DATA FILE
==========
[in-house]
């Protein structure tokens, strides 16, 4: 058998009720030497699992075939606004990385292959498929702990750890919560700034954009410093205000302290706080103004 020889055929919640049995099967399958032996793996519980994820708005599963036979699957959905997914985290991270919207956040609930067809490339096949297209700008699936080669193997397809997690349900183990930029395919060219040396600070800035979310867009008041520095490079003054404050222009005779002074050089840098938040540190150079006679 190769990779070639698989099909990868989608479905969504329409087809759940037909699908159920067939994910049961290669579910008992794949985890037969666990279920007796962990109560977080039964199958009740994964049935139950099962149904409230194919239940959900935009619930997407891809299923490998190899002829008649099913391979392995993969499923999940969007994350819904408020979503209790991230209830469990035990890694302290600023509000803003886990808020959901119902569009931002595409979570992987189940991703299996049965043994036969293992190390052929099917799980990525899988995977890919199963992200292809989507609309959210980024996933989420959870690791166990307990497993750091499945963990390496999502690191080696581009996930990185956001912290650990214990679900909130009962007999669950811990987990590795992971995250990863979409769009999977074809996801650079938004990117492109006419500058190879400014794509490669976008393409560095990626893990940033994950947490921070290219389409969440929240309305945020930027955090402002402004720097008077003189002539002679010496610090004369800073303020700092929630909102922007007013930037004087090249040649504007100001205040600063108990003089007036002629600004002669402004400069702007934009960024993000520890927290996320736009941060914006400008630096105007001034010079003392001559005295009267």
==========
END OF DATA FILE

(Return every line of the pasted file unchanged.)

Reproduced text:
[in-house]
């Protein structure tokens, strides 16, 4: 058998009720030497699992075939606004990385292959498929702990750890919560700034954009410093205000302290706080103004 020889055929919640049995099967399958032996793996519980994820708005599963036979699957959905997914985290991270919207956040609930067809490339096949297209700008699936080669193997397809997690349900183990930029395919060219040396600070800035979310867009008041520095490079003054404050222009005779002074050089840098938040540190150079006679 190769990779070639698989099909990868989608479905969504329409087809759940037909699908159920067939994910049961290669579910008992794949985890037969666990279920007796962990109560977080039964199958009740994964049935139950099962149904409230194919239940959900935009619930997407891809299923490998190899002829008649099913391979392995993969499923999940969007994350819904408020979503209790991230209830469990035990890694302290600023509000803003886990808020959901119902569009931002595409979570992987189940991703299996049965043994036969293992190390052929099917799980990525899988995977890919199963992200292809989507609309959210980024996933989420959870690791166990307990497993750091499945963990390496999502690191080696581009996930990185956001912290650990214990679900909130009962007999669950811990987990590795992971995250990863979409769009999977074809996801650079938004990117492109006419500058190879400014794509490669976008393409560095990626893990940033994950947490921070290219389409969440929240309305945020930027955090402002402004720097008077003189002539002679010496610090004369800073303020700092929630909102922007007013930037004087090249040649504007100001205040600063108990003089007036002629600004002669402004400069702007934009960024993000520890927290996320736009941060914006400008630096105007001034010079003392001559005295009267």